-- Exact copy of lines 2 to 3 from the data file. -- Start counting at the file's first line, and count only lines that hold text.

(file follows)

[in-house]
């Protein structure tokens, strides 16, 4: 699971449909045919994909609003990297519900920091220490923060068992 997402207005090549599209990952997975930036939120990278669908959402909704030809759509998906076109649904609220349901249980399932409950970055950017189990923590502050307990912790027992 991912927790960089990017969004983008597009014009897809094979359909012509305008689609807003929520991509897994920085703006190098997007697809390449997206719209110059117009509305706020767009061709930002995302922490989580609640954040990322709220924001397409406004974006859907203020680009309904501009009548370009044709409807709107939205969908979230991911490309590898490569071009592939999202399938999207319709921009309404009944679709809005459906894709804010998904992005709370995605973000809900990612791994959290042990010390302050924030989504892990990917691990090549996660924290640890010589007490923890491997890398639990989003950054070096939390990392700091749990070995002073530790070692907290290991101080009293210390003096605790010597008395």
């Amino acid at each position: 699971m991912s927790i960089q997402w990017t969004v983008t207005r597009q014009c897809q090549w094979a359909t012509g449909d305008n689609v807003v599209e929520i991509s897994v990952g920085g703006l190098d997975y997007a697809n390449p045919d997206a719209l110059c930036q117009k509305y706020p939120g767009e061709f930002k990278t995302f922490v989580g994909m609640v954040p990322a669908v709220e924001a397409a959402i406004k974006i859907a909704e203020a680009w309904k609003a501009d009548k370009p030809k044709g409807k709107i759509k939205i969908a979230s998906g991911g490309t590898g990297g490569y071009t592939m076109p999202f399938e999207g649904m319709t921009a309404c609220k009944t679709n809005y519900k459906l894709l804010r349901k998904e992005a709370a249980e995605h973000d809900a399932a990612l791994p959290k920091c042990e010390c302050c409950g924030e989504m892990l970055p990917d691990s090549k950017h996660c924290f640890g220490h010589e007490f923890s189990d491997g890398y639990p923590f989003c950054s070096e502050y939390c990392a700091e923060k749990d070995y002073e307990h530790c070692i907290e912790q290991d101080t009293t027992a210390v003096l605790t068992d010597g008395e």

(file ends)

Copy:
């Protein structure tokens, strides 16, 4: 699971449909045919994909609003990297519900920091220490923060068992 997402207005090549599209990952997975930036939120990278669908959402909704030809759509998906076109649904609220349901249980399932409950970055950017189990923590502050307990912790027992 991912927790960089990017969004983008597009014009897809094979359909012509305008689609807003929520991509897994920085703006190098997007697809390449997206719209110059117009509305706020767009061709930002995302922490989580609640954040990322709220924001397409406004974006859907203020680009309904501009009548370009044709409807709107939205969908979230991911490309590898490569071009592939999202399938999207319709921009309404009944679709809005459906894709804010998904992005709370995605973000809900990612791994959290042990010390302050924030989504892990990917691990090549996660924290640890010589007490923890491997890398639990989003950054070096939390990392700091749990070995002073530790070692907290290991101080009293210390003096605790010597008395």
């Amino acid at each position: 699971m991912s927790i960089q997402w990017t969004v983008t207005r597009q014009c897809q090549w094979a359909t012509g449909d305008n689609v807003v599209e929520i991509s897994v990952g920085g703006l190098d997975y997007a697809n390449p045919d997206a719209l110059c930036q117009k509305y706020p939120g767009e061709f930002k990278t995302f922490v989580g994909m609640v954040p990322a669908v709220e924001a397409a959402i406004k974006i859907a909704e203020a680009w309904k609003a501009d009548k370009p030809k044709g409807k709107i759509k939205i969908a979230s998906g991911g490309t590898g990297g490569y071009t592939m076109p999202f399938e999207g649904m319709t921009a309404c609220k009944t679709n809005y519900k459906l894709l804010r349901k998904e992005a709370a249980e995605h973000d809900a399932a990612l791994p959290k920091c042990e010390c302050c409950g924030e989504m892990l970055p990917d691990s090549k950017h996660c924290f640890g220490h010589e007490f923890s189990d491997g890398y639990p923590f989003c950054s070096e502050y939390c990392a700091e923060k749990d070995y002073e307990h530790c070692i907290e912790q290991d101080t009293t027992a210390v003096l605790t068992d010597g008395e």